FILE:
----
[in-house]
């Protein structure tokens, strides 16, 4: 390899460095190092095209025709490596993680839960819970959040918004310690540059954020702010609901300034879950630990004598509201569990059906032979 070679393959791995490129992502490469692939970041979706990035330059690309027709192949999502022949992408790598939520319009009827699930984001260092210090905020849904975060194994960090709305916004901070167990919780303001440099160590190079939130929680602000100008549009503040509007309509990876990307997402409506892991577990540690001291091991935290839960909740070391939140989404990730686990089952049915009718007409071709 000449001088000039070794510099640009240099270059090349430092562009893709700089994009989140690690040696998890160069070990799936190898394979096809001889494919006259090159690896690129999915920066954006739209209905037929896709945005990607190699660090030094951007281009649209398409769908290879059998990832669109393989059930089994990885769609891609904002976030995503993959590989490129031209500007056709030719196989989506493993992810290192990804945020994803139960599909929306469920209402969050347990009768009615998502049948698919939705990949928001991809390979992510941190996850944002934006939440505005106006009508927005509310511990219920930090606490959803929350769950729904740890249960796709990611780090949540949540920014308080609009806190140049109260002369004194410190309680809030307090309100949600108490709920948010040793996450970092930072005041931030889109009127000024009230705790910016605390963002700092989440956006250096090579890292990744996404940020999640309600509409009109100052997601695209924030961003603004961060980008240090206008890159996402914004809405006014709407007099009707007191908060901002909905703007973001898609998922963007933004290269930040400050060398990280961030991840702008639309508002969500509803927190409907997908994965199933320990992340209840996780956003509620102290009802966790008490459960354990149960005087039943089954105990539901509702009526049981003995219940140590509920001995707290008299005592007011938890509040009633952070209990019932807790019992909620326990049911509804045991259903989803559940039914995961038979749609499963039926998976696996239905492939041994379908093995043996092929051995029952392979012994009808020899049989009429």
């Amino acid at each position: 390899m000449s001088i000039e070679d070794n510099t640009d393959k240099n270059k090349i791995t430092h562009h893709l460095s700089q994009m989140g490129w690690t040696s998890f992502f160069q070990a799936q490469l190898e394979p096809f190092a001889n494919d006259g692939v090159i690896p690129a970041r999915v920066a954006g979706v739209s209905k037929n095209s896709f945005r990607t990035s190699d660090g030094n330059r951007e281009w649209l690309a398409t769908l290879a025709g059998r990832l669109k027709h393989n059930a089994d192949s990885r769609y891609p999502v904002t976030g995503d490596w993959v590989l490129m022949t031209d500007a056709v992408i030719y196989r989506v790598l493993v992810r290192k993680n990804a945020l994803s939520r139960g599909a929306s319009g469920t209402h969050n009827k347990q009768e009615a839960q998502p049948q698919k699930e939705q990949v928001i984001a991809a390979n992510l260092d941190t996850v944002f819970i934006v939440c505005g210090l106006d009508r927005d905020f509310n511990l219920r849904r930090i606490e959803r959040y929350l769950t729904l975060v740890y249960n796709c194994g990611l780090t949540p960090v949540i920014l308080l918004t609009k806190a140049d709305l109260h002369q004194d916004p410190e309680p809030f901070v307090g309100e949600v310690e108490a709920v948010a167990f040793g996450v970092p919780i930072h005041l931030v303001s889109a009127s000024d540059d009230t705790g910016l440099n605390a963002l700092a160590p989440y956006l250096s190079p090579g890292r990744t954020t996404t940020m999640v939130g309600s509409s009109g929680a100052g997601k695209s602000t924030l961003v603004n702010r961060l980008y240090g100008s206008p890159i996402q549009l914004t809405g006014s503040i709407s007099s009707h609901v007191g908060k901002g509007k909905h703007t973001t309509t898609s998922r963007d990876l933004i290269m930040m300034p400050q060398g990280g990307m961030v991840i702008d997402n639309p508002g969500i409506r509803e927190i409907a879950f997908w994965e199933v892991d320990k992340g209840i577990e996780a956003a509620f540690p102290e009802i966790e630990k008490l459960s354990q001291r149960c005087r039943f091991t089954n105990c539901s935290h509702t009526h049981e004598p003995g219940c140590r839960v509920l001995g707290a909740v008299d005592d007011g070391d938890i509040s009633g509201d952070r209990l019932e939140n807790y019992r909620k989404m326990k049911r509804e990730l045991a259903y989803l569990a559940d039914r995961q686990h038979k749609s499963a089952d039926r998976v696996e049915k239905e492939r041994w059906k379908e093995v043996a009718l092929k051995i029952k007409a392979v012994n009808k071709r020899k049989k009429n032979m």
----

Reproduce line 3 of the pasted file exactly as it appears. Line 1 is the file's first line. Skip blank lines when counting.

């Amino acid at each position: 390899m000449s001088i000039e070679d070794n510099t640009d393959k240099n270059k090349i791995t430092h562009h893709l460095s700089q994009m989140g490129w690690t040696s998890f992502f160069q070990a799936q490469l190898e394979p096809f190092a001889n494919d006259g692939v090159i690896p690129a970041r999915v920066a954006g979706v739209s209905k037929n095209s896709f945005r990607t990035s190699d660090g030094n330059r951007e281009w649209l690309a398409t769908l290879a025709g059998r990832l669109k027709h393989n059930a089994d192949s990885r769609y891609p999502v904002t976030g995503d490596w993959v590989l490129m022949t031209d500007a056709v992408i030719y196989r989506v790598l493993v992810r290192k993680n990804a945020l994803s939520r139960g599909a929306s319009g469920t209402h969050n009827k347990q009768e009615a839960q998502p049948q698919k699930e939705q990949v928001i984001a991809a390979n992510l260092d941190t996850v944002f819970i934006v939440c505005g210090l106006d009508r927005d905020f509310n511990l219920r849904r930090i606490e959803r959040y929350l769950t729904l975060v740890y249960n796709c194994g990611l780090t949540p960090v949540i920014l308080l918004t609009k806190a140049d709305l109260h002369q004194d916004p410190e309680p809030f901070v307090g309100e949600v310690e108490a709920v948010a167990f040793g996450v970092p919780i930072h005041l931030v303001s889109a009127s000024d540059d009230t705790g910016l440099n605390a963002l700092a160590p989440y956006l250096s190079p090579g890292r990744t954020t996404t940020m999640v939130g309600s509409s009109g929680a100052g997601k695209s602000t924030l961003v603004n702010r961060l980008y240090g100008s206008p890159i996402q549009l914004t809405g006014s503040i709407s007099s009707h609901v007191g908060k901002g509007k909905h703007t973001t309509t898609s998922r963007d990876l933004i290269m930040m300034p400050q060398g990280g990307m961030v991840i702008d997402n639309p508002g969500i409506r509803e927190i409907a879950f997908w994965e199933v892991d320990k992340g209840i577990e996780a956003a509620f540690p102290e009802i966790e630990k008490l459960s354990q001291r149960c005087r039943f091991t089954n105990c539901s935290h509702t009526h049981e004598p003995g219940c140590r839960v509920l001995g707290a909740v008299d005592d007011g070391d938890i509040s009633g509201d952070r209990l019932e939140n807790y019992r909620k989404m326990k049911r509804e990730l045991a259903y989803l569990a559940d039914r995961q686990h038979k749609s499963a089952d039926r998976v696996e049915k239905e492939r041994w059906k379908e093995v043996a009718l092929k051995i029952k007409a392979v012994n009808k071709r020899k049989k009429n032979m």